Basic Shape Editing
Alright, folks, we're back and we're going to show you the next step in the Siris of Illustrator CC 2019. We're gonna show you shape editing. We're gonna work with the properties panel on the transform panel, show you how we can edit and transform these shapes and show you a lot more hidden features that are in transforming the properties panel show how to do precise editing and sizing, and we're gonna get going. So I've got several shapes here that we've drawn from. The last lesson that we did on every time we click on one of these are properties panel is going to come up and it's going to show us our transform and our appearance sections where we could go in. We can do some basic editing in the transformed section. We can control the location of the object on the art board as well as the width and the height, the rotation and flipping the object. And then we have our little dot, dot, dot with more options. This more options section is where we can do a lot of editing with these parti...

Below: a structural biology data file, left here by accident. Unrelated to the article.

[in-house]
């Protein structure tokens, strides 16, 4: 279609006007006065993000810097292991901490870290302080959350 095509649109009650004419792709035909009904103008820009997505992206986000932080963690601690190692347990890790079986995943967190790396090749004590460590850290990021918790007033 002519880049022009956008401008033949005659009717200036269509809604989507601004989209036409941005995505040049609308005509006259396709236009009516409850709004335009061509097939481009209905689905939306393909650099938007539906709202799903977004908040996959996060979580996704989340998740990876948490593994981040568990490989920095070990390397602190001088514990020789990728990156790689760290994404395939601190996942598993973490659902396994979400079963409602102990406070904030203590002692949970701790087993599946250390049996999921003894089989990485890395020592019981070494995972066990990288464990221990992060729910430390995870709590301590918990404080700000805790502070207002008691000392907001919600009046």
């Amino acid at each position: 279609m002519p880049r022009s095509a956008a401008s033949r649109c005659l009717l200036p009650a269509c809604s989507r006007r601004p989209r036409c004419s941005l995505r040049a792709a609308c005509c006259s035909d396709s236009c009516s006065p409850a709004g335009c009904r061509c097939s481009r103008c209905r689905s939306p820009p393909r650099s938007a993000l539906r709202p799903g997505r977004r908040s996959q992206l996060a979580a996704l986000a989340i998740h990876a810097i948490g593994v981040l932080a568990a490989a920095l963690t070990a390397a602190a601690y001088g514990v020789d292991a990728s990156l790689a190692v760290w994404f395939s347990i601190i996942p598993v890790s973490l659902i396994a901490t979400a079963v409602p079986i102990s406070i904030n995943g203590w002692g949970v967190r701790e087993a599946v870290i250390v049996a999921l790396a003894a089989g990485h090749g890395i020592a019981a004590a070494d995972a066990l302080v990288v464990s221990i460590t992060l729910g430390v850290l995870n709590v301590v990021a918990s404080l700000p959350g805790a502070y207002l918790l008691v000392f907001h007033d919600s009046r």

cular shapes. Now, the one thing I don't like about the properties panel is that every time you want the more options, you have to click on this little dot, dot dot. So I'm actually going to go into the window menu and I'm gonna bring up the transformed panel. It's a separate panel all by itself that's going to show me everything, along with the options for each and every item that we have created. This to me is a whole lot more efficient than clicking on the little dot dot dot for more items here, Properties panel is great to have, but for now, the transformed panel is what I'd like. One thing that I want to dio, because I use the transformed panel all the time when I'm going in and creating and editing shapes under the cheese grater in the transformed panel. One of the things that I have is an option is show on shape creation, which means when I draw a shape, my transformed panel, if I have this checked, automatically pop up forming, so we'll show you if I take shape and I draw it all of a sudden, my transformed panel comes up, which is nice. This was set of the default at some point in illustrator I can remember back and people are like, Why does it come up every single time? Well, that was because it was a default setting. I actually like that setting because I use this. So we're gonna start off with our basic shape. We have a rectangle or square right here. I click on the shape with the selection tool and here in my transformed panel, Aiken set numerous things. My location on my art board right here and then the width and the height of my object, the angle of rotation and also the skew of my object If I would like to skew this one direction or another Now I can also go in and control the width and the height here, the rotation. It's a duplicate of this, but I can also go in and I can begin to set the corners. Now we have three different kinds of corners on our shapes here. Anything that has not a circle. Basically, we can go ahead and we can create, edit our corners on. I can change the size those corners by going in and choosing from my three different corner sections here round, inverse, rounded and bevel or champ for as they call it. Now it's the inverted round, and I could set this independently on each and every individual corner. Or if I link the values together, then when I go in, I can choose the different corner sizes and make them all linked together. Now what's interesting with this is that I can go in even with these linked together. This is just linking the actual corner sizes together so that they will be adjusted together. I can still go with it, and I can still adjust the corners style separately from all the other ones. So if I want to go in and I wanna edit this shape, I certainly can. If I want to remove all the corners, I just simply go and set all of my corner values. Zero. So this is something that's quite nice, easy to do, right there in the transformed panel. Now, one other thing I want to mention here is going in and using our reference point here. And the reason why I mention this is because I may go in and I may rotate an object, and by default it rotates or scales or sizes excused from the middle. Well, that may not be where I wanted to scale or rotate from. I'm a wanted to sit in a specific location in scale from that location and that reference point, or that anchor point is, I tend to call. It could be set in the transform by clicking on the dot, which basically anchors that position of your selected object. And this is where it sizes and it scales from. So if I click on the reference point and I rotate and I've got my reference point in the bottom, you'll see that I could go in and I can rotate around that particular point right there. So maybe I want to keep it in that location. Well, that reference point also works for sizing as well. If I go on, I make it wider or taller right here. It's going to scale From that reference point. I may have this in the exact location. I don't want to move the baseline. It's lined up with whatever artwork I've got here. I don't want to move. I set the reference point toe anchor. That reference point is also where this measures from the upper left hand corner of my art board over so the excess the distance over from the left, the why is the distance down from the top of my art board? Reference points are quite useful as you get tow line things up and getting things in your layout. Then you may want to go ahead and use that reference point. Once you know about that, that's cool. I use it all the time because I find it to be perfect, especially when I want to skew or scale or rotate something. I may want to rotate this a 45 degree angle from the lower left hand side, and I can rotate that It stays anchored right there if I jump over to my rounded rectangle tool, as we talked about in the last lesson here. Using the rounded rectangle tool really isn't necessary because rounded rectangle is nothing more than a rectangle that just has rounded corners on it. And you can set it that fast near transformed panel by creating a rectangle or square and then just simply rounding the corners from here. Nothing special. We're gonna jump over to the trying or the polygon tool here for a second and go back to our lips with the polygon tool Once we've created are polygon here. We do have the ability to change the number of sides after we've created it, which is not something we could do with a star tool. We're gonna find out about that shortly with a polygon tool in my transformed panel. Aiken, do the side count by scaling the little bar back and forth here or using my up and down arrows here to scale the number of sides. After I'm done, I can also go. We ended. I can control the size or the radius of this. So I'm measuring from the center to the out most part, or Aiken set this so that my line length is a certain distance. Now, what's interesting here, where the polygon is that Because this always draws from the middle, we can set the radius, but we can also set the overall width and height with this as well. Here's an interesting thing. If I set the width and the height and say I want it to inches wide and two inches high right here and I do this and I say Okay, two inches wide, two inches high. It's like, Wow, that's kind of weird. Okay, you know, that looks really squishy and squatty, and what I've done is I've just rescued this all off. Well, if I do squish this out of proportion, I could go and click on the make sides equal box, and that's going to return it so that all the line segments are going to be equal length right there. So while it's cool to be able to do the width and the height right here, it can skew this off. I can set the sides, and I can also go in. And I can choose the corner types because anything that comes to a corner can have rounded, inverted or tampered sides right there. And they can set that very easily as we go now. One other trick with a polygon tool as well is this. When I select the polygon tool in the upper right hand segment, there is a little diamond that when I click on it will give me a little plus and minus. I can slide this up and down, and this allows me to go from three sides a triangle all the way up to 11 sides. That's basically my range here by doing it directly on the object. So unless I need to go in and do in the future editing here, I couldn't do most of my transformation right here on the polygon tool. So that's pretty slick. This is a fairly new feature that they added a couple generations ago, and I like that because I can just draw a polygon, change the number of sides right on the object. I'm going to jump over to my circle here in the circles. Quite interesting, because this is fun. If you ever tried to do pie charts or do a little open little as I call it little walk a walk of people, um, we could go and we can take this circle and we can actually split it up into a pie. When you select the circle or the Ellipse, you'll notice a little pull handle to the right hand side. When you click on this, you'll get your little moon, and I can click on this handle and I can actually open up my circle. With this, I can create kind of a pie chart or a nice little video game character and in my control panel or my transformed panel here I can actually go in. And I can set these handles to be a certain distance or a certain size, a certain angle right there. How do I actually go in and make a pie chart so that it's a pie chart that's actually relevant to my data? Because if I wanted to show a pie chart here that showed, like, 65% and 35% how doe I know where I actually put this. I'd have to go ahead and figure out math and do this whole thing. Well, this is where the transformed panel actually transcends. Just being able to go in here and set your values. I want to show you this because I do pie charts. I do info, graphics and data all the time. So I want this pie chart to be have a 65% section in a 35% section and going in here. What I want to do is I want to set this so I can get my little opening here to be like 65%. So here we're dealing with degrees. We have 360 degrees in a circle. And of course, we're talking about percentages. We have 100%. So if I go in here and I have 65% what I'm going to do is I'm going to take 65 which is my percentage that I want. And for each percentage is 3.6 degrees of a circle 100% 360 degrees. So if I take 65% and I multiply that by 36 and I hit return, what this does is this is just open this up 65% and giving me the remaining 35% of my pie, which is great underneath my little rotation angle handles. I have my little flip my pie, which allows me to go ahead and invert my pie. So I get my 35% and I get my 65% right there just by flipping it back and forth. This is great because now I show 65% of the pie 35% of the pie. But I want both. I want to show the entire pie segment so I could go in and Copy and Paste, which I won't dio. But I was just simply option click and drag here. And then I'm going to flip this the other side to get these two pieces, and you're like, Wow, that's great. Okay, And now, unfortunately, trying to get those to snap together and line right up and making them line up perfectly, which it isn't quite perfect. It's like, Okay, there's my piece of pie And now I've got my two segments right there that I could go ahead and I could color differently. But you wanna line them up because if you don't line them up and it looks kind of weird, but there's a faster way to do this. Remember, in the other video that you've seen so far, if you hold down your option key and you option click and drag, that's how we duplicate things. Well, the option key also comes in handy as well. I'm going to show you this. I'm not going to duplicate this. What I'm going to do is I'm going to select my portion of the pie chart that's showing the 65% I go to my little invert here and I clicked back and forth. Well, what happens if I hold down my option key while I click the invert that's going to invert it and it's going to copy it as well just by holding down the option key when I do that. And now what does it give me? It gives me to perfect pie shapes right there together, nested perfectly together. And now I can go in and I can change the fill color to be something different. And I can show you the different values of the pie. 65%. 35% is completely accurate because I did my math. Yes. You could do math here in the transformed panel and we're going to because there are certain things that weaken dio scaling things. Something needs to be made 25% larger. Yeah, you could do that. You have to guess or bring out a calculator. We're gonna show you how to do the calculations right here in the transformed panel. So there's my pie shape. I could select those, and I could rotate this around so that I get my pie lining up where it needs to be heightened with right there make it all look really good. That's my pie chart. Looks completely awesome right there. And make sure that's the exact same height, too, because we don't want an oval pie. There we go. And there's a really simple pie chart. It's that easy. It's amazing what the transformed panel could do. So we've done our rectangle. We've done our rounded rectangle. We've done our circle. We've done our polygon here and I'm gonna jump over to my star tool here, my star that I've drawn, I click on the star and guess what? The transformed panel gives you? Nothing. The star is all by itself. When you go ahead and you do a star and you don't like it, you're just gonna have to redraw the transformed panel. For some reason, Illustrator gives you know, support for the star whatsoever does with the polygon. But a star. It's like Sorry, that's it. You can control the size and that's it. And you're like bummer, a couple other things that air here with the transformed panel, and this has to deal with the stroke, weights and the corners of your objects. Right now, with my rectangle selected, I have a stroke of six points around the object. Now in my transformed panel, I have the scale, corners and the scale stroke and effects boxes. Well, here's what happens if I make this box larger or smaller by clicking and dragging on it here. Do I want that stroke way to remain six points, no matter what size they make this shape? Or as I scale this larger or smaller? Do I want the stroke way to scale with it? If I were to take this and I were to scale this simply selected with the selection tool, grab anyone of the poll handles on the corners or the mid sanctions, and I scale this down. This allows me to scale that shape now because the scale stroke and effects button is not checked. Whenever I scale this up or down, it will not scale the stroke. Wait. It will always remain six point if I turn that scale, stroke and effects on and I scale this up or down, the smaller I make it, the lower the stroke. Wait. If I scale this way up, the stroke weight is then going to scale up. The larger I make it do I want that. Well, sometimes I do. Sometimes I don't. If I'm trying to be consistent in my document and have all the stroke weight be the same, this is probably not something I wanna have checked. But if I'm doing something where I've got complex artwork and I'd like to stroke, wait to scale larger and smaller, then that's going to make a whole lot of difference. So here, if I don't scale the stroke and effects on my pie chart and I make this much smaller, you'll see that the stroke weight really starts to infringe on the artwork. And if I make this much larger than those lines will also remain the same way here. If I scale the stroke and effects and I make this pie chart smaller, those stroke weights we're going to scale with the size and not infringe again. This is something that you could do object by object once it's on. Anything that you do with scale will not affect anything else unless you scale it with this on. Turn this off and basically this is going to be a per object situation. So if its offer one object and on for another use. You have to select that object and then turn it on. It doesn't remember that if you click this object that this option is selected, it's an on and off switch, just like a light. When you turn it on, it's on for everything that you touch. Turn it off. Anything else that you manipulate won't be touched. So what do you want to have done with that stroke? Of course. Once you scale it with the scale, stroke and effects on, you're going to get some odd stroke. Wait here. And this is how you can tell if something's been scaled That way, the next thing is going to you scale the corners of something. Now, the corners are only an issue when you have either the rounded or the inverted to the champ for corners. If I scale the corners with this, I'm gonna show you with and without So I'm gonna turn, have no scale corners turned on. And when I go when I make this larger here, whatever size the corners on in fact, these air quarter inch radius corners no matter what shape I make this those corners will always remain one quarter of an inch, no matter what. Okay, How big or how small? That's it. They remain a quarter of an inch. If I scale my corners and I do this and I make this smaller here, the corners, we're going to get smaller as I go. If I go ahead and make them larger, make this larger than the corners. We're going to get much larger based on the size. If you're trying to have consistent corners, I probably wouldn't turn on the scale corners. But there is a problem with this, too. Without the scale corners on, I may have a shape like this, where the corners air scaled, and because these air quarter inch corners this whole thing is about a half an inch high. So if I tried to go ahead and I tried to make this any flatter, you'll see that I can't make this any flatter. I've got quarter inch corners, and so my shape is limited to a half inch high because one quarter and one quarter will not let me go ahead and flatten that anymore. And it's like this is really frustrating. Yes, I can make it wider, but I can't make it any shorter simply because I do not have the scale corners on. If I turn on the scale corners and now I want to make this smaller, it will scale the corners together. This is something that I learned right when they came out with live corners or corner widgets here. It was really frustrating. It's like, Why can't I scale this well, turning the scale corners? And now you can scale the corners down here and be able to get past that corner radius again. It's your choice on what it is that you want to dio with normal square corners. It really doesn't matter that the scale corners air turned on. It only matters. If you've gone in, you've actually applied any one of your corner types or radius thio an object so scale corners on or off. That's what you can go ahead and keep in mind when you're doing your artwork. So pretty cool coming down to our transformed panel regarding our lines. If I have a normal line here with my transformed panel, I have basic properties where I could go when I can set the length of the rotation with my arc here the art doesn't give you any special properties. And then when you get into your polar grid in your spiral, there's no properties. So really, the transformed panel is all about your shapes, but the transformed panel is gonna be very useful. And we're also going to show you the appearance panel because the appearance panel is now going to come in. And there's other things we could do with the appearance panel that are gonna be quite beneficial when it comes to the lines and the strokes and such. So we do have in our properties panel the appearance section right here. And this is where our fill and our stroke in our capacity and are attributes and any of our special effects are going to be. And if you click on the little dot dot dot this doesn't give you mawr of the appearance. This actually opens the appearance panel. It's funny, because in the transform here, it just shows you the stuff that's hidden. Where here it actually opens the appearance panel. You can also go under the window menu. Open up the appearance panel this way. So in the appearance panel here, there's a lot more than I conduce you than just what the transformed panel can do. And I actually use the appearance panel for just about everything. I'm gonna nest thes together, so takes up less space. So in the appearance panel, this is where I could go in and work with my shapes or my lines. Either one and I can simply select on any shape or line. And I can control my stroke. I've got my stroke color. I've got my stroke weight on my presets right here. If I have a shape, there is my fill. Color can click on the fill color. Call that up. Change my fill color as well. I can turn on the Phil turn off the stroke here without actually going and setting the stroke down to zero. I may wanna have the stroke on, but I may just want to see what it looks like. Turned off. I could just poke in the eye here, which is a whole lot nicer than going over here and saying, Oh, I want no stroke. Oh, there's no zero here. I've got to go in and either set the color to non here a lot of work. Just turn the stroke off, okay? You can always turn it back on